Thursday, December 8, 2022

'Emancipation': History as horror

    In  1863, President Lincoln issued the Emancipation Proclamation. The Civil War was still raging and the news of liberation couldn't reach all those who were enslaved in the South.
   Compelling and often horrific, Emancipation begins when one enslaved man is separated from his family and sent to a Confederate work camp. 
   Known as Peter, the man learns of Lincoln's proclamation from an overheard conversation. When he finds an opportunity to flee, he takes it.
   Will Smith stars as Peter, a runaway who has two goals: to reach freedom and to reunite with the wife (Charmaine Bigwa) and the children from whom he has been separated.
   In the hands of director Antoine Fuqua (Training Day), Emancipation blends a variety of genres, often to striking effect: Historical horror and action movie tropes revolve around the barebones character Smith creates.
    Peter is a man of faith, determination, and grit. Unbroken by  the brutalities of enslavement, Peter always manages to suggest stature, which, unfortunately underscores Smith's star power. Peter's clearly a cut above his contemporaries.
    Fuqua and cinematographer Robert Richardson present the movie's images in near black-and-white with touches of color occasionally peeking through, greenery and such. Emancipation has a sustained starkness that matches the barbaric treatment inflicted on the movie's Black characters.
   If you're in the market for an actor to play a quietly mean white man, you definitely want to consider Ben Foster. Foster plays Jim Fassel, the relentless hunter who tracks Peter. The pursuers are on horseback; Peter often must run barefoot.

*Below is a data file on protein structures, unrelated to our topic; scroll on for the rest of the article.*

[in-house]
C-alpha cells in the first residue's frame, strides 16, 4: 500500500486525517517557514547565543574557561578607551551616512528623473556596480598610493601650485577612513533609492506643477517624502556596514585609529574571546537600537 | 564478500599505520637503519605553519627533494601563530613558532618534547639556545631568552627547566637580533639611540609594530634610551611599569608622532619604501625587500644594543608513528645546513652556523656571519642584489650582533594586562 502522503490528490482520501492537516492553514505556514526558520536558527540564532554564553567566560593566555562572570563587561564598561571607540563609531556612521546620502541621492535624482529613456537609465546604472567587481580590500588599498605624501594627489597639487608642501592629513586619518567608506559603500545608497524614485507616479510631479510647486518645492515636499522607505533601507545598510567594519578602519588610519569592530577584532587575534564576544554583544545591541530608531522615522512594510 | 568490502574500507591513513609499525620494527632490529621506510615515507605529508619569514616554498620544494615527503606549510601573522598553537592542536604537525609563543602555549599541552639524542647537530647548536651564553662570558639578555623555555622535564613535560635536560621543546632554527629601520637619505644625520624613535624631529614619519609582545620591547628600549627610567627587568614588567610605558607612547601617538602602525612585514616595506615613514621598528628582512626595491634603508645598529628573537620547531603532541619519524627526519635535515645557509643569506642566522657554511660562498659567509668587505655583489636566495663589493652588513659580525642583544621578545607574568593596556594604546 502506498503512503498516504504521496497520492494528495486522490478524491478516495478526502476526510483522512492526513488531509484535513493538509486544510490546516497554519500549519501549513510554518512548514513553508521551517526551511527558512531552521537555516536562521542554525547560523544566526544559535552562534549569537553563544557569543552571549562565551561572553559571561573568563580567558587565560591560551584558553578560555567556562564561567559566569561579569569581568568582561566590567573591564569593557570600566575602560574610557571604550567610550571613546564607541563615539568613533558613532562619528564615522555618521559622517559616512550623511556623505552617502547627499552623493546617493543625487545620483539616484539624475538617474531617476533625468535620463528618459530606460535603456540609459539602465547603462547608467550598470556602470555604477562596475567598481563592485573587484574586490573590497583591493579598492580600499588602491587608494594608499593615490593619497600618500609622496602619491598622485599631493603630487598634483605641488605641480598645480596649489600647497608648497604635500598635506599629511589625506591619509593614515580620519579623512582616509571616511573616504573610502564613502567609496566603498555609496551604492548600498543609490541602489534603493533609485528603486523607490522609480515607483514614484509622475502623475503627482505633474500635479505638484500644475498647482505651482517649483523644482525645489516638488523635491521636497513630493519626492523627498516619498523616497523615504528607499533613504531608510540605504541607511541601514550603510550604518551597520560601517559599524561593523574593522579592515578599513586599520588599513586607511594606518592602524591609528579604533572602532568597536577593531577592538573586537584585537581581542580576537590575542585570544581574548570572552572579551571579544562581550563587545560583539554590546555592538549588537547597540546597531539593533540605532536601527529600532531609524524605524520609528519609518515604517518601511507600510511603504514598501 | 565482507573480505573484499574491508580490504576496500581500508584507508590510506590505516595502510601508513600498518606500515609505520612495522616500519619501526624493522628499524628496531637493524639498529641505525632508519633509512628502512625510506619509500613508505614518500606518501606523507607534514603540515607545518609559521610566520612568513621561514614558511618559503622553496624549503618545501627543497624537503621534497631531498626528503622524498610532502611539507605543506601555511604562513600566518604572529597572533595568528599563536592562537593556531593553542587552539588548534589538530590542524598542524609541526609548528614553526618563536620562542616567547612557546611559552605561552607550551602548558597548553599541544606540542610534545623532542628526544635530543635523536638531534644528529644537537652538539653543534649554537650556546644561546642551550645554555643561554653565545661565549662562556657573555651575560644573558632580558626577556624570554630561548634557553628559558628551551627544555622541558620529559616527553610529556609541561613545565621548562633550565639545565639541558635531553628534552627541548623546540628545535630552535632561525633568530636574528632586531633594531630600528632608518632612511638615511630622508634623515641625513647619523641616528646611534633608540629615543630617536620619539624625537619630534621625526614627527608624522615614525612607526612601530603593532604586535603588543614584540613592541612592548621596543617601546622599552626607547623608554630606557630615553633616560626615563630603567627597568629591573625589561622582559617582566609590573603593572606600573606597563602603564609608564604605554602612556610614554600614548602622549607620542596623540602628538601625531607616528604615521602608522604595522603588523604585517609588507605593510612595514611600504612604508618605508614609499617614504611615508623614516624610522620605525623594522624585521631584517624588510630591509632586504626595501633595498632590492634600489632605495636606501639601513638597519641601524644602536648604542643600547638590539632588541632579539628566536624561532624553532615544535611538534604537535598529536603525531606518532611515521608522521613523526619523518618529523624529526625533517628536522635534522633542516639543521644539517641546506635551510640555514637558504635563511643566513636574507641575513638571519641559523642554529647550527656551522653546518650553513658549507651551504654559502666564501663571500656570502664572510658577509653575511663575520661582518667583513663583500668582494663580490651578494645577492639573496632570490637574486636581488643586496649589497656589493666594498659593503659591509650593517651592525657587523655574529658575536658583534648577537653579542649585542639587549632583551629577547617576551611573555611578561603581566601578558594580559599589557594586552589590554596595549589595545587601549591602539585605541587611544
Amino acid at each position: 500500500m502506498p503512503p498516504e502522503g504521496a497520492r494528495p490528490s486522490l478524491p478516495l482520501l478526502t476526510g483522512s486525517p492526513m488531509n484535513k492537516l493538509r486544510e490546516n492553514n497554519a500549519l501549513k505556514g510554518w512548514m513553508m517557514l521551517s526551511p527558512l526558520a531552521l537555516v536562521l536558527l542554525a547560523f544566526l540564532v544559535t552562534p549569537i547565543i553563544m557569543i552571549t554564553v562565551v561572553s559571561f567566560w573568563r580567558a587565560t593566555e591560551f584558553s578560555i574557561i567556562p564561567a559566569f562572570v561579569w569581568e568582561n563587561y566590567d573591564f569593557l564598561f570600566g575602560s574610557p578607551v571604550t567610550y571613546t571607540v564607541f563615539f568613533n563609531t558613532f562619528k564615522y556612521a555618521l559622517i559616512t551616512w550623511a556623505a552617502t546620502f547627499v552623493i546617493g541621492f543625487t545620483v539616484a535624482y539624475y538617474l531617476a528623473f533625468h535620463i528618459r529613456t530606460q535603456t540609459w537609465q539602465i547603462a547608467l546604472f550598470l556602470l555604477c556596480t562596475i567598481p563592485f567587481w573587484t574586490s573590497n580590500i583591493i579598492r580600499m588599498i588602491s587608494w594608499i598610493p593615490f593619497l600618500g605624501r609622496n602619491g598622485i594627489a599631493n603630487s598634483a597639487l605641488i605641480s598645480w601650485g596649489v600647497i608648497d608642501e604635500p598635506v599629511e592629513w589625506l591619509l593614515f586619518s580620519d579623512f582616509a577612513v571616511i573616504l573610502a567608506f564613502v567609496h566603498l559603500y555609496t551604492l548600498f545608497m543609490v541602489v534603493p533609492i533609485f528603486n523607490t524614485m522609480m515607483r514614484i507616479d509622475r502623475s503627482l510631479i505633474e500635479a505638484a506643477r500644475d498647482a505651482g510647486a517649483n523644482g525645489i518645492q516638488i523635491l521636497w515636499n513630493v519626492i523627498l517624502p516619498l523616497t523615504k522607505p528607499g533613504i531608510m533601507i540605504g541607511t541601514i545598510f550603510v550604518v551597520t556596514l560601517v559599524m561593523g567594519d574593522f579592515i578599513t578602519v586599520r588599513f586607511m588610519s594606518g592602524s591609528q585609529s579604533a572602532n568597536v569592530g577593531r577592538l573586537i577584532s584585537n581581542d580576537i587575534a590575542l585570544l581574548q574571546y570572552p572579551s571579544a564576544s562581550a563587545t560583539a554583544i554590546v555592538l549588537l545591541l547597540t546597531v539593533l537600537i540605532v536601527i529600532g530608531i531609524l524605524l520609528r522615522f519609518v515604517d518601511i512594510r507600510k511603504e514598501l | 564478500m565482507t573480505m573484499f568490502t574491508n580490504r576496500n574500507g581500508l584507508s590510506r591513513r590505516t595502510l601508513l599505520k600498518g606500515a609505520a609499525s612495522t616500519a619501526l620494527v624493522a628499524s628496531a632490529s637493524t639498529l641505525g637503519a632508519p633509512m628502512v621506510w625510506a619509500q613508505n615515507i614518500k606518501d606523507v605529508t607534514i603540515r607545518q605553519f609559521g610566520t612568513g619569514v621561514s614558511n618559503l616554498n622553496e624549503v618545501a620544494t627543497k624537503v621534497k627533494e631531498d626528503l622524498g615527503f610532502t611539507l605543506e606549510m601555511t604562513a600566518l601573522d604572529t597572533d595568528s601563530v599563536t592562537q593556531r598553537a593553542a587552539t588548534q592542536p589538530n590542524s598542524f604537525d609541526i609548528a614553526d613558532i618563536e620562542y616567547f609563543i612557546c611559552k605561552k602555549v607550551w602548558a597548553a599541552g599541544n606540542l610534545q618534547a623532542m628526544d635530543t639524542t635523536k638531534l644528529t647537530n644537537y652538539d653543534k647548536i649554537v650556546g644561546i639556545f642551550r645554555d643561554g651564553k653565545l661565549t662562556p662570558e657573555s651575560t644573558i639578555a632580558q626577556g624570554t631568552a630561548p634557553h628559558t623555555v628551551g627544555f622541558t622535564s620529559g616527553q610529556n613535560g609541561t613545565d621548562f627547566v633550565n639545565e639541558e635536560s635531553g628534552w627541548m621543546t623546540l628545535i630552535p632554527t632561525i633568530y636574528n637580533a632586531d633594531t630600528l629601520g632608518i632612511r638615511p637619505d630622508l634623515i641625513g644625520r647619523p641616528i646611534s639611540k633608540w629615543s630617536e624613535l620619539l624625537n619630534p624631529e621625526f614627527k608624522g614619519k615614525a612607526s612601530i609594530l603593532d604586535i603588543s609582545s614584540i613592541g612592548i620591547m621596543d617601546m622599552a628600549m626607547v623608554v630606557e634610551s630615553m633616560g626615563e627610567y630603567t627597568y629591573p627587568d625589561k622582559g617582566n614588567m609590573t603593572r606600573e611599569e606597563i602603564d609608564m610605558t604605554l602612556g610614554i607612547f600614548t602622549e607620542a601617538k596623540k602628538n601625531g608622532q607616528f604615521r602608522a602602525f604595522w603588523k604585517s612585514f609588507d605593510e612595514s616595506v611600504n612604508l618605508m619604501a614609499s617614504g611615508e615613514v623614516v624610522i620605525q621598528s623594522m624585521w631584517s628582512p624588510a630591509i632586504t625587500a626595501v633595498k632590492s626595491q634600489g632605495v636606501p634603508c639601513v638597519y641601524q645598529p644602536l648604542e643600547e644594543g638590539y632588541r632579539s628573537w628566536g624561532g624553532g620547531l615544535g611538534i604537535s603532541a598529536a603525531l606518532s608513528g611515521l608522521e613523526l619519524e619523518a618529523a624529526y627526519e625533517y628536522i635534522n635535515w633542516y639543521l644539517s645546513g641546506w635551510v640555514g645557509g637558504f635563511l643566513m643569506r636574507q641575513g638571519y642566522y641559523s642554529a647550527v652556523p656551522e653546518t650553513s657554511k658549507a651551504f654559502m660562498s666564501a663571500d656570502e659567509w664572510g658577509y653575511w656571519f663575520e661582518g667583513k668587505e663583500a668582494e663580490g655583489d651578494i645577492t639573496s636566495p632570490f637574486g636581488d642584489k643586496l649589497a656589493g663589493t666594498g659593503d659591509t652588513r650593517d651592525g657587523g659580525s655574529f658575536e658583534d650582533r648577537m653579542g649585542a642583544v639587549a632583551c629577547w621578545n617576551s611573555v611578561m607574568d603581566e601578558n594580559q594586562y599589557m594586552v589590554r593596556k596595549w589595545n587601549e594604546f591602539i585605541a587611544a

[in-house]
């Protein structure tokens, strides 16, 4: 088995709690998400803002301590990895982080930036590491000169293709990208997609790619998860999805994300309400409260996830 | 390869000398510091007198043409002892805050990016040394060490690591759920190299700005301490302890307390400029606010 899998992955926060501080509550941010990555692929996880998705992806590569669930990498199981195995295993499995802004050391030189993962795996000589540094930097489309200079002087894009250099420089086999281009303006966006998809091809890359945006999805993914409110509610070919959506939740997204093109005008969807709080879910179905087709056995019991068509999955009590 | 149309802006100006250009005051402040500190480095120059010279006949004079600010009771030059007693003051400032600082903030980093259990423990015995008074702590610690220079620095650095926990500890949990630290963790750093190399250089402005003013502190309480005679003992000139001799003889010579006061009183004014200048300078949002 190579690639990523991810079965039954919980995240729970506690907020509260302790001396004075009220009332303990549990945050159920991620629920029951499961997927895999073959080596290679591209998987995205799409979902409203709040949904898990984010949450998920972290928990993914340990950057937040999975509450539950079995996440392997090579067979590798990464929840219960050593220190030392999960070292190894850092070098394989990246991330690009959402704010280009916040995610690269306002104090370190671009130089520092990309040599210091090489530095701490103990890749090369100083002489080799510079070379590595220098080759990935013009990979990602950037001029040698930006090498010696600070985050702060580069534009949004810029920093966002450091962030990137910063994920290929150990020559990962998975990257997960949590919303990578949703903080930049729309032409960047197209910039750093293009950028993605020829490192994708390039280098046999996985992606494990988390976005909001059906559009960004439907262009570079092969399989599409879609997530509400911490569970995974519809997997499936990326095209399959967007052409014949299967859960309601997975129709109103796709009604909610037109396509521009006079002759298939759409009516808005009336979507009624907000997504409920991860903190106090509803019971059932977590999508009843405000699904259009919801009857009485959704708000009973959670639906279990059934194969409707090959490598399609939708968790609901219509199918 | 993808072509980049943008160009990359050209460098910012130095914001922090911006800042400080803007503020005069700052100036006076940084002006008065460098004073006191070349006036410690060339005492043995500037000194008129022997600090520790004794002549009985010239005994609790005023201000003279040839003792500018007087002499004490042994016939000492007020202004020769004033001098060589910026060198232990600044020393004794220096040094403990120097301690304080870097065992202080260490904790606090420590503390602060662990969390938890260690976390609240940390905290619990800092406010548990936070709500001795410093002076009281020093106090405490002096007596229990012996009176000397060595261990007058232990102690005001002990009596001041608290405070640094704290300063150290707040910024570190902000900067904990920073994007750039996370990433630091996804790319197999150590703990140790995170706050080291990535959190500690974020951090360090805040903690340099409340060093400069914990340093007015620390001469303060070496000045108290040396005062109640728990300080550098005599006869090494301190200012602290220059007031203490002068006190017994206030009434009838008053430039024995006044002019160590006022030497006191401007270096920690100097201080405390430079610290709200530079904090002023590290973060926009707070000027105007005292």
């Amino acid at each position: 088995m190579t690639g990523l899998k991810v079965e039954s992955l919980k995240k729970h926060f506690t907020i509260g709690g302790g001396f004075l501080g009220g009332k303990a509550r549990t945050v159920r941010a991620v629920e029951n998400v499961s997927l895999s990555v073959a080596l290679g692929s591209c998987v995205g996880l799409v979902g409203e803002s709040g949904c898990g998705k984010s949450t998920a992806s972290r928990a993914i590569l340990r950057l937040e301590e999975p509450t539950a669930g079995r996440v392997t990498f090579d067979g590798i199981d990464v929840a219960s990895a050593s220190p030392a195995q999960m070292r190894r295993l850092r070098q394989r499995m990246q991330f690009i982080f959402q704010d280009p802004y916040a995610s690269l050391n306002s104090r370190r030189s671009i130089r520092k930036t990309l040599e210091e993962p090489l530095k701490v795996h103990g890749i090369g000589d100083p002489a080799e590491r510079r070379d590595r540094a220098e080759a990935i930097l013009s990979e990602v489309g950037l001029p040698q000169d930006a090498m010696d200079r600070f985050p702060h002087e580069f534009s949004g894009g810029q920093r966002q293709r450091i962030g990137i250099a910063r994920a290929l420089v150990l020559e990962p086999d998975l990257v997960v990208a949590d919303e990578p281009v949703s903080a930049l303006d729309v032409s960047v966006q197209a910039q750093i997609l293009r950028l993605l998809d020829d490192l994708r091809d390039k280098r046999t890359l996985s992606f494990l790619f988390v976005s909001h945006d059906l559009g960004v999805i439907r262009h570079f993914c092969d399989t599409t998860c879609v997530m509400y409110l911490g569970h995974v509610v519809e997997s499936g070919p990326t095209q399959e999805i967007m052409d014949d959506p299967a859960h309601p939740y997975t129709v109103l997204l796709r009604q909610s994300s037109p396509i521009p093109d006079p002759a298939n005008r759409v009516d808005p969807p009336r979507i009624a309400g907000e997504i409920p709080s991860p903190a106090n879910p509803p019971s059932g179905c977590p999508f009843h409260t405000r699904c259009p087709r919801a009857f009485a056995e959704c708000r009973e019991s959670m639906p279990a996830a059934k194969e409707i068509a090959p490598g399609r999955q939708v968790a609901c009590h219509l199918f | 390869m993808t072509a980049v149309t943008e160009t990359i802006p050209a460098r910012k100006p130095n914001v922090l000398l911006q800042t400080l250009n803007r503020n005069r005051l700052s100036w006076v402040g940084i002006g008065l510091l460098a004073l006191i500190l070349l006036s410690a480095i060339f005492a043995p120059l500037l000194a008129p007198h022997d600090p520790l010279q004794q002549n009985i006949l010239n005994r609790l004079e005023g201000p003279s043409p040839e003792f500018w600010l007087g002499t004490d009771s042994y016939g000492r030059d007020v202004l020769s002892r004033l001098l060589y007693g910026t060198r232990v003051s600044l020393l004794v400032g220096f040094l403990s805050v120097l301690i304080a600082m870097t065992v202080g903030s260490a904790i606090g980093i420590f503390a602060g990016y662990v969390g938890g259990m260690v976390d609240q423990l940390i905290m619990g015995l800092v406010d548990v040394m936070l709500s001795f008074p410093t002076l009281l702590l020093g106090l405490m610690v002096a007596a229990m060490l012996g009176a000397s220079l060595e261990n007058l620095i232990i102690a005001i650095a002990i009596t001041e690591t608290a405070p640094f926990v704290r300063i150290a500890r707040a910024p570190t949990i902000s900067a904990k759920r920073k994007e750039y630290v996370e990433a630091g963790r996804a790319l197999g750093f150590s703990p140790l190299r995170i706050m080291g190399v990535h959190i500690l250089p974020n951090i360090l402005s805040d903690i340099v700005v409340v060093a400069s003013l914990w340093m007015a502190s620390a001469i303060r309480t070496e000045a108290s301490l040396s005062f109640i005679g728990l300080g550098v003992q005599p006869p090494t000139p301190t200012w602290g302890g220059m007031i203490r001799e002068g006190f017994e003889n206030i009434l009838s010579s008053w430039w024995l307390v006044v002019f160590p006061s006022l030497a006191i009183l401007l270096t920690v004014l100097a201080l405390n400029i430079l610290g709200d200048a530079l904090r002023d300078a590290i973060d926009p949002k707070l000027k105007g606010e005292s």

Fuqua overdoes the adventure elements, notably in a scene in which Peter battles a swam gator. And at times, the movie's chase elements can't help but seem too conventional.
    Emancipation includes a lengthy epilogue involving a grisly battle that Peter joins. Fuqua strips Civil War combat of anything resembling glory, turning it into a wanton, chaotic bloodbath.
    The movie was inspired by a real photograph that was distributed during the war years. It was titled Whipped Peter. Abolitionists used it to persuade the world that there was nothing noble or genteel about the foundations on which Southern life was built.
   Fuqua stages a reenactment of the taking of the photograph toward the movie's end.
    Emancipation may suffer from an odd problem: By stylizing the movie so completely, Fuqua creates something that can feel disassociated from anything real, a super-vivid world full of desaturated color, ominous images, stark moods, gliding cameras, sneering brutalities, and venomous characters. 
      I found myself conflicted about this. It's difficult to argue against portraying the institution of slavery as worthy of blood-curdling treatment. It may not totally work but can we blame Fuqua for wanting to stamp the word "horror" on a shameful bit of American history? He does so at every chance he gets.

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